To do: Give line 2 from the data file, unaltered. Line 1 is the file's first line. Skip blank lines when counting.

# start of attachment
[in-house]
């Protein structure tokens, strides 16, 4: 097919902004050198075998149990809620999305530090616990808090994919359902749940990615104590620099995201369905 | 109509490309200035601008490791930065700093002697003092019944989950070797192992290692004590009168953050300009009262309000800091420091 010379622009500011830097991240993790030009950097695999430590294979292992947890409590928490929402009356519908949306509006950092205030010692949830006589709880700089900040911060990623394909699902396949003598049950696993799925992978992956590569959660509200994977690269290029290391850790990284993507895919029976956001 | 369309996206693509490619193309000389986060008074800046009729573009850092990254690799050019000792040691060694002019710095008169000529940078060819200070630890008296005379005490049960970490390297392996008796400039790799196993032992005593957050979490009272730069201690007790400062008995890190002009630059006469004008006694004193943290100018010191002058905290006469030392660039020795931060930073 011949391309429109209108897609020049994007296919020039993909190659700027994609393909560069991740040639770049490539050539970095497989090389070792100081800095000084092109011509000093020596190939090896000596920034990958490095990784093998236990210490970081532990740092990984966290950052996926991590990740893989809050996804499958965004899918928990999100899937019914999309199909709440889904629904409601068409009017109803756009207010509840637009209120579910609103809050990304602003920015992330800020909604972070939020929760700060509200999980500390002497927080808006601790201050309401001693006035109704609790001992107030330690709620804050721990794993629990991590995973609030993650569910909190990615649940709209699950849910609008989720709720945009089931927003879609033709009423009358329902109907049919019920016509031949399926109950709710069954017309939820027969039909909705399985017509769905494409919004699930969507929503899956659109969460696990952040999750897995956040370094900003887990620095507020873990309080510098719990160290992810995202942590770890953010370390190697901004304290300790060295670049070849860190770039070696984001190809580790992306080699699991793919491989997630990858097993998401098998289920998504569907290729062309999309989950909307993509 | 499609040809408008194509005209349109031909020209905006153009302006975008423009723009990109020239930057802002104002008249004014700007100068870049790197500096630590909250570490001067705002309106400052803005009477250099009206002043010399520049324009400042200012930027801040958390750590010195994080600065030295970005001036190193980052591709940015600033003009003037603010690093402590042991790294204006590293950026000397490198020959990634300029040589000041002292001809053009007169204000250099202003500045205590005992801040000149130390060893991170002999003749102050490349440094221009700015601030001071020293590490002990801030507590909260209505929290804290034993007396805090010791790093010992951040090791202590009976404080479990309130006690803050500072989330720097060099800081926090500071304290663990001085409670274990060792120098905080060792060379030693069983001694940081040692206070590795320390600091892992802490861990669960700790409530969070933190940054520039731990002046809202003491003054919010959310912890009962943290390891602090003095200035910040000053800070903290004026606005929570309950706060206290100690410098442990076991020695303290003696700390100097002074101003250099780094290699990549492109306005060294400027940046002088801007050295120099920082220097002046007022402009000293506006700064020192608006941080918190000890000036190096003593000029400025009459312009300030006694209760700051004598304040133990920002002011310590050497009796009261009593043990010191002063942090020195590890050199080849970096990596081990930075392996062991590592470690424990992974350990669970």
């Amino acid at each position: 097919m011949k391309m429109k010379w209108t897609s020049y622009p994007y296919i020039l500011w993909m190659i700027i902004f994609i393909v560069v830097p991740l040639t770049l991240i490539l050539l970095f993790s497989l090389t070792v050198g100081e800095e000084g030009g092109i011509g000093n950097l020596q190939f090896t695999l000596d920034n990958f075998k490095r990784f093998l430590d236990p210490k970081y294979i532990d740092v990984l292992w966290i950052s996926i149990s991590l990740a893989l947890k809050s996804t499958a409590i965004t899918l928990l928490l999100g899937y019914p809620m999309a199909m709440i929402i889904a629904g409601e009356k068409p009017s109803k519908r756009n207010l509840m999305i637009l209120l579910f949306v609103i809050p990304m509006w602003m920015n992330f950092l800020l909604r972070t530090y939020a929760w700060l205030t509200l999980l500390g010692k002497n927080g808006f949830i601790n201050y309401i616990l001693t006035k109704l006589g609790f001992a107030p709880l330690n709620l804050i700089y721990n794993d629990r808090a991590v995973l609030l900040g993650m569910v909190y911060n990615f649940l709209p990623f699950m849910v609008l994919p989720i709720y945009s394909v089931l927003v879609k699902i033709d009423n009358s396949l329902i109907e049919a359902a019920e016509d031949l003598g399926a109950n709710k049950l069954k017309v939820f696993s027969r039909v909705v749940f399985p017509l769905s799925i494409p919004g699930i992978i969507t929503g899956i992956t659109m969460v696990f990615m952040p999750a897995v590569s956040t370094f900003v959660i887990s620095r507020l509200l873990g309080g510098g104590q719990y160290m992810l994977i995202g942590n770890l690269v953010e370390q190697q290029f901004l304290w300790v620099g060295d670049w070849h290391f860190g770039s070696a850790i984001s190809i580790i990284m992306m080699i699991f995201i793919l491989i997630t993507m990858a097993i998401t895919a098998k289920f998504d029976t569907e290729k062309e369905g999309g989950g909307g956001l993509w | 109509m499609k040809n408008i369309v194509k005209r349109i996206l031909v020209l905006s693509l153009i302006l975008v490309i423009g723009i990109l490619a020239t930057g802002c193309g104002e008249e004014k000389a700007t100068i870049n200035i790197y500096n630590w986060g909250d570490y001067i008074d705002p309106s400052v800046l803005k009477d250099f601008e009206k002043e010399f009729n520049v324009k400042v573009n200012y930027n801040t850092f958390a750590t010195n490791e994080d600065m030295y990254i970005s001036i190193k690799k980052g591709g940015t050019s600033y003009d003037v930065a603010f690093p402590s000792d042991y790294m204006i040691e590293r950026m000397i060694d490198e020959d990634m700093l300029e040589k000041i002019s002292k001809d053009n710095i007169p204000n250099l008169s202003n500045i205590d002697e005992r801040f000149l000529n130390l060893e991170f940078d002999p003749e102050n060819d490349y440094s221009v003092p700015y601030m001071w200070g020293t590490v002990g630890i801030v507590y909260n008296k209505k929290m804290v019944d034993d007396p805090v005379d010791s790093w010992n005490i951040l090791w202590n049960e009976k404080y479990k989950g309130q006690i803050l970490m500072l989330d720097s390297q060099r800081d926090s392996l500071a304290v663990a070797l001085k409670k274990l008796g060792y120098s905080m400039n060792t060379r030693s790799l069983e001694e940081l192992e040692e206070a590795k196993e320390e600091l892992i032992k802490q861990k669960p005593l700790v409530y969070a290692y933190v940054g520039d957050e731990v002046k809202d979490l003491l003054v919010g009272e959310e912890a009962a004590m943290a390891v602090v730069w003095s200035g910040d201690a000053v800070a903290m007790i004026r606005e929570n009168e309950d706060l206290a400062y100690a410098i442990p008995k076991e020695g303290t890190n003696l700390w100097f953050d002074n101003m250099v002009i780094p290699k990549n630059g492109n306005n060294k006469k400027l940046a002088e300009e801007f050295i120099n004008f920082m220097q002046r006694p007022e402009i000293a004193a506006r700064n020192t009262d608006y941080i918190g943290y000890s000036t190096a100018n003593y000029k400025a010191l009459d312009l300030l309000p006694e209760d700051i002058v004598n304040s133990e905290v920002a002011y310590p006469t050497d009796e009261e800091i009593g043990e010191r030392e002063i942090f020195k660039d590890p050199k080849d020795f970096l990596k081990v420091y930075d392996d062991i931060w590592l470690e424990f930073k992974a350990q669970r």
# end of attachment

């Protein structure tokens, strides 16, 4: 097919902004050198075998149990809620999305530090616990808090994919359902749940990615104590620099995201369905 | 109509490309200035601008490791930065700093002697003092019944989950070797192992290692004590009168953050300009009262309000800091420091 010379622009500011830097991240993790030009950097695999430590294979292992947890409590928490929402009356519908949306509006950092205030010692949830006589709880700089900040911060990623394909699902396949003598049950696993799925992978992956590569959660509200994977690269290029290391850790990284993507895919029976956001 | 369309996206693509490619193309000389986060008074800046009729573009850092990254690799050019000792040691060694002019710095008169000529940078060819200070630890008296005379005490049960970490390297392996008796400039790799196993032992005593957050979490009272730069201690007790400062008995890190002009630059006469004008006694004193943290100018010191002058905290006469030392660039020795931060930073 011949391309429109209108897609020049994007296919020039993909190659700027994609393909560069991740040639770049490539050539970095497989090389070792100081800095000084092109011509000093020596190939090896000596920034990958490095990784093998236990210490970081532990740092990984966290950052996926991590990740893989809050996804499958965004899918928990999100899937019914999309199909709440889904629904409601068409009017109803756009207010509840637009209120579910609103809050990304602003920015992330800020909604972070939020929760700060509200999980500390002497927080808006601790201050309401001693006035109704609790001992107030330690709620804050721990794993629990991590995973609030993650569910909190990615649940709209699950849910609008989720709720945009089931927003879609033709009423009358329902109907049919019920016509031949399926109950709710069954017309939820027969039909909705399985017509769905494409919004699930969507929503899956659109969460696990952040999750897995956040370094900003887990620095507020873990309080510098719990160290992810995202942590770890953010370390190697901004304290300790060295670049070849860190770039070696984001190809580790992306080699699991793919491989997630990858097993998401098998289920998504569907290729062309999309989950909307993509 | 499609040809408008194509005209349109031909020209905006153009302006975008423009723009990109020239930057802002104002008249004014700007100068870049790197500096630590909250570490001067705002309106400052803005009477250099009206002043010399520049324009400042200012930027801040958390750590010195994080600065030295970005001036190193980052591709940015600033003009003037603010690093402590042991790294204006590293950026000397490198020959990634300029040589000041002292001809053009007169204000250099202003500045205590005992801040000149130390060893991170002999003749102050490349440094221009700015601030001071020293590490002990801030507590909260209505929290804290034993007396805090010791790093010992951040090791202590009976404080479990309130006690803050500072989330720097060099800081926090500071304290663990001085409670274990060792120098905080060792060379030693069983001694940081040692206070590795320390600091892992802490861990669960700790409530969070933190940054520039731990002046809202003491003054919010959310912890009962943290390891602090003095200035910040000053800070903290004026606005929570309950706060206290100690410098442990076991020695303290003696700390100097002074101003250099780094290699990549492109306005060294400027940046002088801007050295120099920082220097002046007022402009000293506006700064020192608006941080918190000890000036190096003593000029400025009459312009300030006694209760700051004598304040133990920002002011310590050497009796009261009593043990010191002063942090020195590890050199080849970096990596081990930075392996062991590592470690424990992974350990669970």